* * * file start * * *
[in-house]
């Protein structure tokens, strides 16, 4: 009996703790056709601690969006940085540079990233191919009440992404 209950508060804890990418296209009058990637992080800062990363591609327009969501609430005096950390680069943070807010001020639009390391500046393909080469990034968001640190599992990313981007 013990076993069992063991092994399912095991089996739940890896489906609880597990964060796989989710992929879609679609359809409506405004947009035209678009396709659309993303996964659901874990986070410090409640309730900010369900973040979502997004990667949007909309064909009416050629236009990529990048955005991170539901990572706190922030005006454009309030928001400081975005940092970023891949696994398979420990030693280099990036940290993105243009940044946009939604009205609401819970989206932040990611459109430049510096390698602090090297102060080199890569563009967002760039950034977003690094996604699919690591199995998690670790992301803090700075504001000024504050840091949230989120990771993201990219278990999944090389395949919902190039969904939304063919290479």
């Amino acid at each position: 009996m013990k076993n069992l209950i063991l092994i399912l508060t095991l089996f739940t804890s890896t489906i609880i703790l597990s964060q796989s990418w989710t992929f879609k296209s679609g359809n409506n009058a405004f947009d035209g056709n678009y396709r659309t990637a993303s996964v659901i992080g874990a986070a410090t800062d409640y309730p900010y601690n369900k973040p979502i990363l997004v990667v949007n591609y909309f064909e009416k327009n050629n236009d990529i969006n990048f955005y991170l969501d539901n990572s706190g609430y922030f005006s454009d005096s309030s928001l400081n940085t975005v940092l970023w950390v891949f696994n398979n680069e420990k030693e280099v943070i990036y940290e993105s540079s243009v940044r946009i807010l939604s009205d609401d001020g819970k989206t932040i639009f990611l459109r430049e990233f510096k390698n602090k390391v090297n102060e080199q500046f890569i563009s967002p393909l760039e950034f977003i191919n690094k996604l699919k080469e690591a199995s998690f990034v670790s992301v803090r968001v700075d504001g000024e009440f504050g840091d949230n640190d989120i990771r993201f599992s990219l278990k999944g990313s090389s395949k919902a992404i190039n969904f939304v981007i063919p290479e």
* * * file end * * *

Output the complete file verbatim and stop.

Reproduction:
[in-house]
């Protein structure tokens, strides 16, 4: 009996703790056709601690969006940085540079990233191919009440992404 209950508060804890990418296209009058990637992080800062990363591609327009969501609430005096950390680069943070807010001020639009390391500046393909080469990034968001640190599992990313981007 013990076993069992063991092994399912095991089996739940890896489906609880597990964060796989989710992929879609679609359809409506405004947009035209678009396709659309993303996964659901874990986070410090409640309730900010369900973040979502997004990667949007909309064909009416050629236009990529990048955005991170539901990572706190922030005006454009309030928001400081975005940092970023891949696994398979420990030693280099990036940290993105243009940044946009939604009205609401819970989206932040990611459109430049510096390698602090090297102060080199890569563009967002760039950034977003690094996604699919690591199995998690670790992301803090700075504001000024504050840091949230989120990771993201990219278990999944090389395949919902190039969904939304063919290479």
């Amino acid at each position: 009996m013990k076993n069992l209950i063991l092994i399912l508060t095991l089996f739940t804890s890896t489906i609880i703790l597990s964060q796989s990418w989710t992929f879609k296209s679609g359809n409506n009058a405004f947009d035209g056709n678009y396709r659309t990637a993303s996964v659901i992080g874990a986070a410090t800062d409640y309730p900010y601690n369900k973040p979502i990363l997004v990667v949007n591609y909309f064909e009416k327009n050629n236009d990529i969006n990048f955005y991170l969501d539901n990572s706190g609430y922030f005006s454009d005096s309030s928001l400081n940085t975005v940092l970023w950390v891949f696994n398979n680069e420990k030693e280099v943070i990036y940290e993105s540079s243009v940044r946009i807010l939604s009205d609401d001020g819970k989206t932040i639009f990611l459109r430049e990233f510096k390698n602090k390391v090297n102060e080199q500046f890569i563009s967002p393909l760039e950034f977003i191919n690094k996604l699919k080469e690591a199995s998690f990034v670790s992301v803090r968001v700075d504001g000024e009440f504050g840091d949230n640190d989120i990771r993201f599992s990219l278990k999944g990313s090389s395949k919902a992404i190039n969904f939304v981007i063919p290479e």